Schistosoma mansoni tegument protein Sm29 is able to induce a Th1-type of immune response and protection against parasite infection

Cardoso, Fernanda C., Macedo, Gilson C., Gava, Elisandra, Kitten, Gregory T., Mati, Vitor L., de Melo, Alan L., Caliari, Marcelo V., Almeida, Giulliana T., Venancio, Thiago M., Verjovski-Almeida, Sergio and Oliveira, Sergio C. (2008) Schistosoma mansoni tegument protein Sm29 is able to induce a Th1-type of immune response and protection against parasite infection. PLoS Neglected Tropical Diseases, 2 10: e308.1-e308.10. doi:10.1371/journal.pntd.0000308

Author Cardoso, Fernanda C.
Macedo, Gilson C.
Gava, Elisandra
Kitten, Gregory T.
Mati, Vitor L.
de Melo, Alan L.
Caliari, Marcelo V.
Almeida, Giulliana T.
Venancio, Thiago M.
Verjovski-Almeida, Sergio
Oliveira, Sergio C.
Title Schistosoma mansoni tegument protein Sm29 is able to induce a Th1-type of immune response and protection against parasite infection
Formatted title
Schistosoma mansoni tegument protein Sm29 is able to induce a Th1-type of immune response and protection against parasite infection
Journal name PLoS Neglected Tropical Diseases   Check publisher's open access policy
ISSN 1935-2727
Publication date 2008-07
Sub-type Article (original research)
DOI 10.1371/journal.pntd.0000308
Open Access Status DOI
Volume 2
Issue 10
Start page e308.1
End page e308.10
Total pages 10
Place of publication San Francisco, CA, United States
Publisher Public Library of Science
Language eng
Formatted abstract
Background: Schistosomiasis continues to be a significant public health problem. This disease affects 200 million people worldwide and almost 800 million people are at risk of acquiring the infection. Although vaccine development against this disease has experienced more failures than successes, encouraging results have recently been obtained using membrane-spanning protein antigens from the tegument of Schistosoma mansoni. Our group recently identified Sm29, another antigen that is present at the adult worm tegument surface. In this study, we investigated murine cellular immune responses to recombinant (r) Sm29 and tested this protein as a vaccine candidate.

Methods and Findings: We first show that Sm29 is located on the surface of adult worms and lung-stage schistosomula through confocal microscopy. Next, immunization of mice with rSm29 engendered 51%, 60% and 50% reduction in adult worm burdens, in intestinal eggs and in liver granuloma counts, respectively (p<0.05). Protective immunity in mice was associated with high titers of specific anti-Sm29 IgG1 and IgG2a and elevated production of IFN-γ, TNF-α and IL-12, a typical Th1 response. Gene expression analysis of worms recovered from rSm29 vaccinated mice relative to worms from control mice revealed a significant (q<0.01) down-regulation of 495 genes and up-regulation of only 22 genes. Among down-regulated genes, many of them encode surface antigens and proteins associated with immune signals, suggesting that under immune attack schistosomes reduce the expression of critical surface proteins.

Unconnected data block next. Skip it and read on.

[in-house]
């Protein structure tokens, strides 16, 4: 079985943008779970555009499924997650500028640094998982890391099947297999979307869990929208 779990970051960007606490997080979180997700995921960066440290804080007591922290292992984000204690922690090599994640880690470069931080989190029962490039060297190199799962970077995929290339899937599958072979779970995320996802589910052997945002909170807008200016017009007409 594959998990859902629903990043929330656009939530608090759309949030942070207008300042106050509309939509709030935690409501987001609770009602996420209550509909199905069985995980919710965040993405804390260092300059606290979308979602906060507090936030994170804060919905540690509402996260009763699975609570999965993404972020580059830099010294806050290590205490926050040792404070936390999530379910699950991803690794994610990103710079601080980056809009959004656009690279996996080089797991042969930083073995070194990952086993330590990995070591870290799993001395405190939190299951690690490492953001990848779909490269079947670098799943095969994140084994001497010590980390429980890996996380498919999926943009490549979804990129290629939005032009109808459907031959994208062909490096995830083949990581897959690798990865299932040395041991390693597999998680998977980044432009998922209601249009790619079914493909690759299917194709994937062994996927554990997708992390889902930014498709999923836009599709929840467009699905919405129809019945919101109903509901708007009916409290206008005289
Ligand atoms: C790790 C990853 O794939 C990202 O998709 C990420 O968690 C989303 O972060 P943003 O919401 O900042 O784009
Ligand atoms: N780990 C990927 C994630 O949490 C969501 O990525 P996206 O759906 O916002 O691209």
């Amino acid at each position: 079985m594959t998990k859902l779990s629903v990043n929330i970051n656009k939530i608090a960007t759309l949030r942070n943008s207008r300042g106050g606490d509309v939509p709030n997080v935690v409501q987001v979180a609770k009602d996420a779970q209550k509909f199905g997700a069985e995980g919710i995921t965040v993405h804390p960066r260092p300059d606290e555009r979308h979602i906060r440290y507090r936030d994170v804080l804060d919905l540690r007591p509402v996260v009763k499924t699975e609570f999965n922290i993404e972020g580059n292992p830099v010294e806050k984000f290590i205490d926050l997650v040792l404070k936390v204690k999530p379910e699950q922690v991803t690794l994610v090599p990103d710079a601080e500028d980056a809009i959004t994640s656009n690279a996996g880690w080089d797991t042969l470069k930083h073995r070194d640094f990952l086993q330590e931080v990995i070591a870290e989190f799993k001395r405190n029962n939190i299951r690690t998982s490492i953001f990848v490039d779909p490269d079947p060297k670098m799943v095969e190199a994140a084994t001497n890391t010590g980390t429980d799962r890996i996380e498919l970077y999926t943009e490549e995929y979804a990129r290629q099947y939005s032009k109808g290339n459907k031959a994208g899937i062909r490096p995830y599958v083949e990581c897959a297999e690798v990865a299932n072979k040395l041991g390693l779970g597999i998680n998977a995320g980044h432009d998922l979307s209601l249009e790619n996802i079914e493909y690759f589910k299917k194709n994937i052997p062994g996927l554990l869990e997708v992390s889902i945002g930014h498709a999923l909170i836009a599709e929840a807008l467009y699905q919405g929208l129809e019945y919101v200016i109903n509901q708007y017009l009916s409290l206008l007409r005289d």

Conclusion: This study demonstrates that Sm29 surface protein is a new vaccine candidate against schistosomiasis and suggests that Sm29 vaccination associated with other protective critical surface antigens is the next logical strategy for improving protection.

Author Summary: Schistosomiasis is the most important human helminth infection in terms of morbidity and mortality. Although the efforts to develop a vaccine against this disease have experienced failures, a new generation of surface antigens revealed by proteomic studies changed this scenario. Our group has characterized the protein Sm29 described previously as one of the most exposed and expressed antigens in the outer tegument of Schistosoma mansoni. Studies in patients living in endemic areas for schistosomiasis revealed high levels of IgG1 and IgG3 anti-Sm29 in resistant individuals. In this study, confocal microscope analysis showed Sm29 present in the surface of lung-stage schistosoluma and adult worms. Recombinant Sm29, when used as vaccine candidate, induced high levels of protection in mice. This protection was associated with a typical Th1 immune response and reduction of worm burden, liver granulomas and in intestinal eggs. Further, microarray analysis of worms recovered from vaccinated mice showed significant down-regulation of several genes encoding previously characterized vaccine candidates and/or molecules exposed on the surface, suggesting an immune evasion strategy of schistosomes under immune attack. These results demonstrated that Sm29 as one of the important antigens with potential to compose a vaccine against schistosomiasis.
© 2008 Cardoso et al. This is an open-access article distributed under the terms of the Creative Commons Attribution License, which permits unrestricted use, distribution, and reproduction in any medium, provided the original author and source are credited.
Q-Index Code C1
Q-Index Status Provisional Code
Institutional Status Non-UQ
Additional Notes Article number e308.

Document type: Journal Article
Sub-type: Article (original research)
Collection: Institute for Molecular Bioscience - Publications
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Citation counts: TR Web of Science Citation Count  Cited 78 times in Thomson Reuters Web of Science Article | Citations
Scopus Citation Count Cited 98 times in Scopus Article | Citations
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Created: Tue, 22 Mar 2011, 12:16:34 EST by Susan Allen on behalf of Institute for Molecular Bioscience